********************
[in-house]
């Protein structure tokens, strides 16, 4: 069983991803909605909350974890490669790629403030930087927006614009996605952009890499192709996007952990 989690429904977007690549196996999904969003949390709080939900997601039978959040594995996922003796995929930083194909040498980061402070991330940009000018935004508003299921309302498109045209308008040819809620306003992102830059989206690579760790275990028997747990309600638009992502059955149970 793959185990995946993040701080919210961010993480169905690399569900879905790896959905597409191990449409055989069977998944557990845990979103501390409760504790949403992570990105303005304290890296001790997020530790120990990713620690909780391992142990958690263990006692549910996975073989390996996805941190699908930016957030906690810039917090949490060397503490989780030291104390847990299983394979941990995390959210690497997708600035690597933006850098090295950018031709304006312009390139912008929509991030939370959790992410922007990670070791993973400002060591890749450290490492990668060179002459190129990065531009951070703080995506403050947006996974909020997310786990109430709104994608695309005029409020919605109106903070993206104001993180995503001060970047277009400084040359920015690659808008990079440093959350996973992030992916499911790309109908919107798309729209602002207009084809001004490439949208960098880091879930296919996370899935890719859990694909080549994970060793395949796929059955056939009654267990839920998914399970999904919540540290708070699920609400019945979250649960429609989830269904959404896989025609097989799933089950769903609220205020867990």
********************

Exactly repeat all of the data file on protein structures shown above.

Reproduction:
[in-house]
């Protein structure tokens, strides 16, 4: 069983991803909605909350974890490669790629403030930087927006614009996605952009890499192709996007952990 989690429904977007690549196996999904969003949390709080939900997601039978959040594995996922003796995929930083194909040498980061402070991330940009000018935004508003299921309302498109045209308008040819809620306003992102830059989206690579760790275990028997747990309600638009992502059955149970 793959185990995946993040701080919210961010993480169905690399569900879905790896959905597409191990449409055989069977998944557990845990979103501390409760504790949403992570990105303005304290890296001790997020530790120990990713620690909780391992142990958690263990006692549910996975073989390996996805941190699908930016957030906690810039917090949490060397503490989780030291104390847990299983394979941990995390959210690497997708600035690597933006850098090295950018031709304006312009390139912008929509991030939370959790992410922007990670070791993973400002060591890749450290490492990668060179002459190129990065531009951070703080995506403050947006996974909020997310786990109430709104994608695309005029409020919605109106903070993206104001993180995503001060970047277009400084040359920015690659808008990079440093959350996973992030992916499911790309109908919107798309729209602002207009084809001004490439949208960098880091879930296919996370899935890719859990694909080549994970060793395949796929059955056939009654267990839920998914399970999904919540540290708070699920609400019945979250649960429609989830269904959404896989025609097989799933089950769903609220205020867990």